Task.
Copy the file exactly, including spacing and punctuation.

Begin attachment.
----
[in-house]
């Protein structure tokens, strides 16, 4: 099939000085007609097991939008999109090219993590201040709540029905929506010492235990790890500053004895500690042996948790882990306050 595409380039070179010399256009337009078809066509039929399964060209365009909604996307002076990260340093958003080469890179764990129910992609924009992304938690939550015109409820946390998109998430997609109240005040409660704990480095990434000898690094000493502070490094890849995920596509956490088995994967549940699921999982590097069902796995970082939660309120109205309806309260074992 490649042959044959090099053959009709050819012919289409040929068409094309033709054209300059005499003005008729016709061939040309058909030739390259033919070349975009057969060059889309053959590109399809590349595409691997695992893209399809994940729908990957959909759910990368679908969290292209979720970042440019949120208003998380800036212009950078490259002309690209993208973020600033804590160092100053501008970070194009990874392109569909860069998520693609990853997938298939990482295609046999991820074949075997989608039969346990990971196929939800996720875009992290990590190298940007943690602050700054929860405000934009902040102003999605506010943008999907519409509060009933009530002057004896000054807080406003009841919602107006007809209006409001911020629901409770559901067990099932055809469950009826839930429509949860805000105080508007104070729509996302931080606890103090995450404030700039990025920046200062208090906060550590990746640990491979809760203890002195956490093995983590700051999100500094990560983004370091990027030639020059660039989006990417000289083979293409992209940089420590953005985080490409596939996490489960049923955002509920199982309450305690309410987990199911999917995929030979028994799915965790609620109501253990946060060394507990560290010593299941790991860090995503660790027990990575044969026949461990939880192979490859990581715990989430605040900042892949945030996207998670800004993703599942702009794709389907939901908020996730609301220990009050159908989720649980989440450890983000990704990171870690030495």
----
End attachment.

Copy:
[in-house]
């Protein structure tokens, strides 16, 4: 099939000085007609097991939008999109090219993590201040709540029905929506010492235990790890500053004895500690042996948790882990306050 595409380039070179010399256009337009078809066509039929399964060209365009909604996307002076990260340093958003080469890179764990129910992609924009992304938690939550015109409820946390998109998430997609109240005040409660704990480095990434000898690094000493502070490094890849995920596509956490088995994967549940699921999982590097069902796995970082939660309120109205309806309260074992 490649042959044959090099053959009709050819012919289409040929068409094309033709054209300059005499003005008729016709061939040309058909030739390259033919070349975009057969060059889309053959590109399809590349595409691997695992893209399809994940729908990957959909759910990368679908969290292209979720970042440019949120208003998380800036212009950078490259002309690209993208973020600033804590160092100053501008970070194009990874392109569909860069998520693609990853997938298939990482295609046999991820074949075997989608039969346990990971196929939800996720875009992290990590190298940007943690602050700054929860405000934009902040102003999605506010943008999907519409509060009933009530002057004896000054807080406003009841919602107006007809209006409001911020629901409770559901067990099932055809469950009826839930429509949860805000105080508007104070729509996302931080606890103090995450404030700039990025920046200062208090906060550590990746640990491979809760203890002195956490093995983590700051999100500094990560983004370091990027030639020059660039989006990417000289083979293409992209940089420590953005985080490409596939996490489960049923955002509920199982309450305690309410987990199911999917995929030979028994799915965790609620109501253990946060060394507990560290010593299941790991860090995503660790027990990575044969026949461990939880192979490859990581715990989430605040900042892949945030996207998670800004993703599942702009794709389907939901908020996730609301220990009050159908989720649980989440450890983000990704990171870690030495």